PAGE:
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Planchonella sandwicensis | by D.Eickhoff
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Planchonella sandwicensis

[syn. Pouteria sandwicensis]

ʻĀlaʻa

Sapotaceae (Sapodilla family)

Endemic to the Hawaiian Islands (All the main islands except Niʻihau and Kahoʻolawe)

Kānepuʻu, Lānaʻi

 

ʻĀlaʻa wood was used to make gunwales for canoes, house construction, ʻōʻō, and spears (ihe). A digging stick (ʻōʻō) made of ʻālaʻa was also called ʻālaʻa. The milky sap was used as a glue (kolū) for tool and weapon handles.

 

The sticky sap was used in pīlali, or birdlime, to snare small forest birds for feathers for cloaks, capes, helmets, lei, and kāhili. The flowers of ʻōhā wai (Clermontia spp.) were used to lure the victims in kia manu (bird-catching by gumming).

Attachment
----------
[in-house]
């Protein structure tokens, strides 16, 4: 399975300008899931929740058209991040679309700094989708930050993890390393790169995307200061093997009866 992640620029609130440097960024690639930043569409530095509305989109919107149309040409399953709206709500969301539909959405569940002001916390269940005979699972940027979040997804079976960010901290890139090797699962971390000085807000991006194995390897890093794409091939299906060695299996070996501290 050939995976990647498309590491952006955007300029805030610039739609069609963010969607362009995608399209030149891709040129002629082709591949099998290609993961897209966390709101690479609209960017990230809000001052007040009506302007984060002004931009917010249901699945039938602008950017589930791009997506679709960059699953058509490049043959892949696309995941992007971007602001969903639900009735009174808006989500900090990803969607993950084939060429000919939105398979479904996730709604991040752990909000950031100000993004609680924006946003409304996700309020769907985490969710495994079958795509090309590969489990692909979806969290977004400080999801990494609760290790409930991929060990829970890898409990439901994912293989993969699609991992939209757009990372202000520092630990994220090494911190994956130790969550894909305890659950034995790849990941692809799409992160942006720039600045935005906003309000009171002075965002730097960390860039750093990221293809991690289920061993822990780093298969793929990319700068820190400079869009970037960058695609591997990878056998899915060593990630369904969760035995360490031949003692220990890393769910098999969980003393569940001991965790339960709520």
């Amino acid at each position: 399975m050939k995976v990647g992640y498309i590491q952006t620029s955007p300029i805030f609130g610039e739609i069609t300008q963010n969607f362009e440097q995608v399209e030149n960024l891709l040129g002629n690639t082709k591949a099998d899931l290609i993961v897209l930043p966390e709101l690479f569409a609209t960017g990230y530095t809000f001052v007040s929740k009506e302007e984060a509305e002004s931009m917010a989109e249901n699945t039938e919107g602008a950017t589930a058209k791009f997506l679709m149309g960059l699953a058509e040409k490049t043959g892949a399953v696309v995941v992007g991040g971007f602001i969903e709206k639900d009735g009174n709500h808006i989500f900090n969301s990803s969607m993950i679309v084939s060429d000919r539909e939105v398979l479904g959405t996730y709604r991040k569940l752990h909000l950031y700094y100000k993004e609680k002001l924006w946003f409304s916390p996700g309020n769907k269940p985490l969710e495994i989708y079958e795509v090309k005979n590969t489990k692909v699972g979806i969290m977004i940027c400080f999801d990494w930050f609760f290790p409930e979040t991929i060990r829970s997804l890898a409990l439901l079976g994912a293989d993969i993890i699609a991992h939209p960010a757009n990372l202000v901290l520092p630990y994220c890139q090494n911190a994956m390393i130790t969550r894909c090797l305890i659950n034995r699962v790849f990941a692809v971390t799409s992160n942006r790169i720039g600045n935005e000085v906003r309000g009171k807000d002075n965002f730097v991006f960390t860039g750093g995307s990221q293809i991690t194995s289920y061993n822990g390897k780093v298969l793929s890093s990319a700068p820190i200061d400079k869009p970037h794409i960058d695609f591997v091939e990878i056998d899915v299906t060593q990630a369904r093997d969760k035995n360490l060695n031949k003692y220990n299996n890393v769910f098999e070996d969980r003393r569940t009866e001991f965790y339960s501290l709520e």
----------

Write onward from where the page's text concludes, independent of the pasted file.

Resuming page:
The seeds were used to make permanent leis.

 

The leaves and bark were used for external medicine. The leaves were for curing the illness referred to as pehu poʻipū.

 

Etymology

The generic name Planchonella is name for Jules Émile Planchon (1823-1888), a French botanist born in Ganges, Hérault, France.

 

The specific epithet sandwicensis refers to the "Sandwich Islands," as the Hawaiian Islands were once called, and named by James Cook on one of his voyages in the 1770s. James Cook named the islands after John Montagu (The fourth Earl of Sandwich) for supporting Cook's voyages.

 

nativeplants.hawaii.edu/plant/view/Pouteria_sandwicensis

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Taken on May 28, 2005